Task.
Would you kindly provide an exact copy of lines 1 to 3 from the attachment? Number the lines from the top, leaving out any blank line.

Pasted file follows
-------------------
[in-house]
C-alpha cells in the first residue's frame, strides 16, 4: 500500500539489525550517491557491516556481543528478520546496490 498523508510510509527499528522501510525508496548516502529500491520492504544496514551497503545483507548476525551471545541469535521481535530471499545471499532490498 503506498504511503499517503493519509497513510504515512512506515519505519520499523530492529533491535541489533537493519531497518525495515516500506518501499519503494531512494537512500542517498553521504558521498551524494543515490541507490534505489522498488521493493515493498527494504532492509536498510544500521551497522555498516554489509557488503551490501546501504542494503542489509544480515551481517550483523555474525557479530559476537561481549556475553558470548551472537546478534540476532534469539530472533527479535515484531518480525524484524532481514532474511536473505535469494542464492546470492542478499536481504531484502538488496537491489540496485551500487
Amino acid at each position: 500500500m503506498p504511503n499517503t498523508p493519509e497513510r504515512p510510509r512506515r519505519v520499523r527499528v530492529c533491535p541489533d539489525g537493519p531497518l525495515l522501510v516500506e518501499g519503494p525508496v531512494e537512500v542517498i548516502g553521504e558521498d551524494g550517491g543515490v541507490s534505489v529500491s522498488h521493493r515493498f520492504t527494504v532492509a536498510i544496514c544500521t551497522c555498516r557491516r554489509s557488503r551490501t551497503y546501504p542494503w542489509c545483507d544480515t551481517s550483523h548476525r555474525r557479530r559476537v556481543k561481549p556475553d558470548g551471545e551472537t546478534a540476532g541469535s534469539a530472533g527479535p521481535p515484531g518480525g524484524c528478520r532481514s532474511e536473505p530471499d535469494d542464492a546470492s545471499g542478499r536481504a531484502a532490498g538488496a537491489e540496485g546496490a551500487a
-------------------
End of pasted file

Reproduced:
[in-house]
C-alpha cells in the first residue's frame, strides 16, 4: 500500500539489525550517491557491516556481543528478520546496490 498523508510510509527499528522501510525508496548516502529500491520492504544496514551497503545483507548476525551471545541469535521481535530471499545471499532490498 503506498504511503499517503493519509497513510504515512512506515519505519520499523530492529533491535541489533537493519531497518525495515516500506518501499519503494531512494537512500542517498553521504558521498551524494543515490541507490534505489522498488521493493515493498527494504532492509536498510544500521551497522555498516554489509557488503551490501546501504542494503542489509544480515551481517550483523555474525557479530559476537561481549556475553558470548551472537546478534540476532534469539530472533527479535515484531518480525524484524532481514532474511536473505535469494542464492546470492542478499536481504531484502538488496537491489540496485551500487
Amino acid at each position: 500500500m503506498p504511503n499517503t498523508p493519509e497513510r504515512p510510509r512506515r519505519v520499523r527499528v530492529c533491535p541489533d539489525g537493519p531497518l525495515l522501510v516500506e518501499g519503494p525508496v531512494e537512500v542517498i548516502g553521504e558521498d551524494g550517491g543515490v541507490s534505489v529500491s522498488h521493493r515493498f520492504t527494504v532492509a536498510i544496514c544500521t551497522c555498516r557491516r554489509s557488503r551490501t551497503y546501504p542494503w542489509c545483507d544480515t551481517s550483523h548476525r555474525r557479530r559476537v556481543k561481549p556475553d558470548g551471545e551472537t546478534a540476532g541469535s534469539a530472533g527479535p521481535p515484531g518480525g524484524c528478520r532481514s532474511e536473505p530471499d535469494d542464492a546470492s545471499g542478499r536481504a531484502a532490498g538488496a537491489e540496485g546496490a551500487a